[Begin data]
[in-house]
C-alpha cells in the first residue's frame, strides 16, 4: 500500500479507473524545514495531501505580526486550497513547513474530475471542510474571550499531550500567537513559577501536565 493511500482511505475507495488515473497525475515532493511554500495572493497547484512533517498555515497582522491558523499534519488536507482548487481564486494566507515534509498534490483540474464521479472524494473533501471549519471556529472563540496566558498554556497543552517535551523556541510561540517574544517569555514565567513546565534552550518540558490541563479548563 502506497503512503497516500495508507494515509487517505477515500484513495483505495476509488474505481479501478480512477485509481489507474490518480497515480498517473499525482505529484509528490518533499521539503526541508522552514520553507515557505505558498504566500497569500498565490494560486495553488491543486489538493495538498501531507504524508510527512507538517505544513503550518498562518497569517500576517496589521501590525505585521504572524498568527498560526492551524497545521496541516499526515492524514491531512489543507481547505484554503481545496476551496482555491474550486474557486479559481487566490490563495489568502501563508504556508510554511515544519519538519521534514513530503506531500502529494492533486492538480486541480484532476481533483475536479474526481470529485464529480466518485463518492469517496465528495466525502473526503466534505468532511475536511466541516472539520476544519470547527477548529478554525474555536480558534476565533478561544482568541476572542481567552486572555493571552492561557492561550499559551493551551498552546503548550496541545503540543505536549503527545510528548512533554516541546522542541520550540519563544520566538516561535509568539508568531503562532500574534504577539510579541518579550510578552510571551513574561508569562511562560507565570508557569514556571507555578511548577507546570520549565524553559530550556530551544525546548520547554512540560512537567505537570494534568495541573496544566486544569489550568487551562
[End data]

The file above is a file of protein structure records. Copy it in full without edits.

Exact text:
[in-house]
C-alpha cells in the first residue's frame, strides 16, 4: 500500500479507473524545514495531501505580526486550497513547513474530475471542510474571550499531550500567537513559577501536565 493511500482511505475507495488515473497525475515532493511554500495572493497547484512533517498555515497582522491558523499534519488536507482548487481564486494566507515534509498534490483540474464521479472524494473533501471549519471556529472563540496566558498554556497543552517535551523556541510561540517574544517569555514565567513546565534552550518540558490541563479548563 502506497503512503497516500495508507494515509487517505477515500484513495483505495476509488474505481479501478480512477485509481489507474490518480497515480498517473499525482505529484509528490518533499521539503526541508522552514520553507515557505505558498504566500497569500498565490494560486495553488491543486489538493495538498501531507504524508510527512507538517505544513503550518498562518497569517500576517496589521501590525505585521504572524498568527498560526492551524497545521496541516499526515492524514491531512489543507481547505484554503481545496476551496482555491474550486474557486479559481487566490490563495489568502501563508504556508510554511515544519519538519521534514513530503506531500502529494492533486492538480486541480484532476481533483475536479474526481470529485464529480466518485463518492469517496465528495466525502473526503466534505468532511475536511466541516472539520476544519470547527477548529478554525474555536480558534476565533478561544482568541476572542481567552486572555493571552492561557492561550499559551493551551498552546503548550496541545503540543505536549503527545510528548512533554516541546522542541520550540519563544520566538516561535509568539508568531503562532500574534504577539510579541518579550510578552510571551513574561508569562511562560507565570508557569514556571507555578511548577507546570520549565524553559530550556530551544525546548520547554512540560512537567505537570494534568495541573496544566486544569489550568487551562